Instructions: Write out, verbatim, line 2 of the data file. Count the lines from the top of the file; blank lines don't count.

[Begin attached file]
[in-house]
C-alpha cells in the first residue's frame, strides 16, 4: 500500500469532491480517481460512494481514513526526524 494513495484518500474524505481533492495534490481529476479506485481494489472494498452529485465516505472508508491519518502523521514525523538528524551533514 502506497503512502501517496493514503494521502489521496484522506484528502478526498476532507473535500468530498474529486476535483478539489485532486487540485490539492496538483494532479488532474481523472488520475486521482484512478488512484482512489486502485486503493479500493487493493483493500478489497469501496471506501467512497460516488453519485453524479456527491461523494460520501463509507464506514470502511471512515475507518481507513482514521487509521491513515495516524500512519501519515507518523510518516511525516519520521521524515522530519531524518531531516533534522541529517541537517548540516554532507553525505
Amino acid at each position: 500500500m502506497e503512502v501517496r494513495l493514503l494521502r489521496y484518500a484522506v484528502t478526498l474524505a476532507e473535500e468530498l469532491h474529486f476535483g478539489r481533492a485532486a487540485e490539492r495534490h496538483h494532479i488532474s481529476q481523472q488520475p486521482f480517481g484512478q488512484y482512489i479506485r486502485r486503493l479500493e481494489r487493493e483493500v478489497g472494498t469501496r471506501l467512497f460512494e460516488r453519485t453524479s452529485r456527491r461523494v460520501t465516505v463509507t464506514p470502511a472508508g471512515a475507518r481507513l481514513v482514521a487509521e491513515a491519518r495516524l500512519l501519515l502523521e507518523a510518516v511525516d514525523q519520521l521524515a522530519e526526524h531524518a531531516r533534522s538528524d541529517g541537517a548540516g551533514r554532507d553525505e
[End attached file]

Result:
C-alpha cells in the first residue's frame, strides 16, 4: 500500500469532491480517481460512494481514513526526524 494513495484518500474524505481533492495534490481529476479506485481494489472494498452529485465516505472508508491519518502523521514525523538528524551533514 502506497503512502501517496493514503494521502489521496484522506484528502478526498476532507473535500468530498474529486476535483478539489485532486487540485490539492496538483494532479488532474481523472488520475486521482484512478488512484482512489486502485486503493479500493487493493483493500478489497469501496471506501467512497460516488453519485453524479456527491461523494460520501463509507464506514470502511471512515475507518481507513482514521487509521491513515495516524500512519501519515507518523510518516511525516519520521521524515522530519531524518531531516533534522541529517541537517548540516554532507553525505